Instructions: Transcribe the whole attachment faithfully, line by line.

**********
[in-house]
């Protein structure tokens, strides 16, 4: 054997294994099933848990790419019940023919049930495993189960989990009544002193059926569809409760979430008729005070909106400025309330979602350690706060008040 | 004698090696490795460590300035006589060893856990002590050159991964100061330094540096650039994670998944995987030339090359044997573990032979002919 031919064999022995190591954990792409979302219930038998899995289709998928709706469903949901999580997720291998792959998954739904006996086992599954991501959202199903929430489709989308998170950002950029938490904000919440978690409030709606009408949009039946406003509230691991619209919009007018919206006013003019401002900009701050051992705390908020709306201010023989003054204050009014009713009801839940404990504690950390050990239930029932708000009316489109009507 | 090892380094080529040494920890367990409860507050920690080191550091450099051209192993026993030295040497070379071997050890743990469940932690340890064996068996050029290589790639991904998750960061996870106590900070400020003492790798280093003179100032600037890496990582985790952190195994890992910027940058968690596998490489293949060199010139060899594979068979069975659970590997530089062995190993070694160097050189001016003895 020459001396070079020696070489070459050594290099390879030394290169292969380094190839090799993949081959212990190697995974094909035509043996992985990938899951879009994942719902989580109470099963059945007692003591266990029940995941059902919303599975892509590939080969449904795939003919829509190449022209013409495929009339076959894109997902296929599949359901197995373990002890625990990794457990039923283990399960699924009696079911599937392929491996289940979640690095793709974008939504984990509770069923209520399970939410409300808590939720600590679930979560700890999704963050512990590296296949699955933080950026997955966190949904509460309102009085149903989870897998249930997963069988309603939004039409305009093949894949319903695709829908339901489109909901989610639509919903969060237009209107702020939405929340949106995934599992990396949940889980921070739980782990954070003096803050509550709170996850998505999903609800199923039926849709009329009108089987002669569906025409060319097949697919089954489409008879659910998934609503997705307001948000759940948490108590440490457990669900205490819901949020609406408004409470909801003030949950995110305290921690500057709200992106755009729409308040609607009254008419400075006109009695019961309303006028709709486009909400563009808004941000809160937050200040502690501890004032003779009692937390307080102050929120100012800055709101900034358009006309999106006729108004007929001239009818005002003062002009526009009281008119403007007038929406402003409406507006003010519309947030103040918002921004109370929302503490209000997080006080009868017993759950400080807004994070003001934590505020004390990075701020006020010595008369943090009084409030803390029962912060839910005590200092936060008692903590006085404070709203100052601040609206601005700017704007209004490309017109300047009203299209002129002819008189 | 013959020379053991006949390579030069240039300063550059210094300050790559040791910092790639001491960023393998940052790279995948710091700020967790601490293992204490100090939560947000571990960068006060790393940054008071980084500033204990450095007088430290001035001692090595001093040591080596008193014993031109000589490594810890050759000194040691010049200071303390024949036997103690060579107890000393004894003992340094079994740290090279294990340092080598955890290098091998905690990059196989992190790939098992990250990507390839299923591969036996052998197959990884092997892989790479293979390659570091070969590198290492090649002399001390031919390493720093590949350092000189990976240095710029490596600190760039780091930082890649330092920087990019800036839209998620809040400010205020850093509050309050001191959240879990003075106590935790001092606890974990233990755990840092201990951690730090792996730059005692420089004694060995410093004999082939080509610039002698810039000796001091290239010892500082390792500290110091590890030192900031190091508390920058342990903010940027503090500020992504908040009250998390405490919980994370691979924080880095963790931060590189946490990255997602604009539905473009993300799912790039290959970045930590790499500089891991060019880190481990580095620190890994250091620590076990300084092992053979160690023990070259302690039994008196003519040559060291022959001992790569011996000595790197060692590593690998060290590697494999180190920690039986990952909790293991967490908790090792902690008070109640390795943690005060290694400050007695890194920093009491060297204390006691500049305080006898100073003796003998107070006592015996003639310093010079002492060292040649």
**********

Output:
[in-house]
């Protein structure tokens, strides 16, 4: 054997294994099933848990790419019940023919049930495993189960989990009544002193059926569809409760979430008729005070909106400025309330979602350690706060008040 | 004698090696490795460590300035006589060893856990002590050159991964100061330094540096650039994670998944995987030339090359044997573990032979002919 031919064999022995190591954990792409979302219930038998899995289709998928709706469903949901999580997720291998792959998954739904006996086992599954991501959202199903929430489709989308998170950002950029938490904000919440978690409030709606009408949009039946406003509230691991619209919009007018919206006013003019401002900009701050051992705390908020709306201010023989003054204050009014009713009801839940404990504690950390050990239930029932708000009316489109009507 | 090892380094080529040494920890367990409860507050920690080191550091450099051209192993026993030295040497070379071997050890743990469940932690340890064996068996050029290589790639991904998750960061996870106590900070400020003492790798280093003179100032600037890496990582985790952190195994890992910027940058968690596998490489293949060199010139060899594979068979069975659970590997530089062995190993070694160097050189001016003895 020459001396070079020696070489070459050594290099390879030394290169292969380094190839090799993949081959212990190697995974094909035509043996992985990938899951879009994942719902989580109470099963059945007692003591266990029940995941059902919303599975892509590939080969449904795939003919829509190449022209013409495929009339076959894109997902296929599949359901197995373990002890625990990794457990039923283990399960699924009696079911599937392929491996289940979640690095793709974008939504984990509770069923209520399970939410409300808590939720600590679930979560700890999704963050512990590296296949699955933080950026997955966190949904509460309102009085149903989870897998249930997963069988309603939004039409305009093949894949319903695709829908339901489109909901989610639509919903969060237009209107702020939405929340949106995934599992990396949940889980921070739980782990954070003096803050509550709170996850998505999903609800199923039926849709009329009108089987002669569906025409060319097949697919089954489409008879659910998934609503997705307001948000759940948490108590440490457990669900205490819901949020609406408004409470909801003030949950995110305290921690500057709200992106755009729409308040609607009254008419400075006109009695019961309303006028709709486009909400563009808004941000809160937050200040502690501890004032003779009692937390307080102050929120100012800055709101900034358009006309999106006729108004007929001239009818005002003062002009526009009281008119403007007038929406402003409406507006003010519309947030103040918002921004109370929302503490209000997080006080009868017993759950400080807004994070003001934590505020004390990075701020006020010595008369943090009084409030803390029962912060839910005590200092936060008692903590006085404070709203100052601040609206601005700017704007209004490309017109300047009203299209002129002819008189 | 013959020379053991006949390579030069240039300063550059210094300050790559040791910092790639001491960023393998940052790279995948710091700020967790601490293992204490100090939560947000571990960068006060790393940054008071980084500033204990450095007088430290001035001692090595001093040591080596008193014993031109000589490594810890050759000194040691010049200071303390024949036997103690060579107890000393004894003992340094079994740290090279294990340092080598955890290098091998905690990059196989992190790939098992990250990507390839299923591969036996052998197959990884092997892989790479293979390659570091070969590198290492090649002399001390031919390493720093590949350092000189990976240095710029490596600190760039780091930082890649330092920087990019800036839209998620809040400010205020850093509050309050001191959240879990003075106590935790001092606890974990233990755990840092201990951690730090792996730059005692420089004694060995410093004999082939080509610039002698810039000796001091290239010892500082390792500290110091590890030192900031190091508390920058342990903010940027503090500020992504908040009250998390405490919980994370691979924080880095963790931060590189946490990255997602604009539905473009993300799912790039290959970045930590790499500089891991060019880190481990580095620190890994250091620590076990300084092992053979160690023990070259302690039994008196003519040559060291022959001992790569011996000595790197060692590593690998060290590697494999180190920690039986990952909790293991967490908790090792902690008070109640390795943690005060290694400050007695890194920093009491060297204390006691500049305080006898100073003796003998107070006592015996003639310093010079002492060292040649």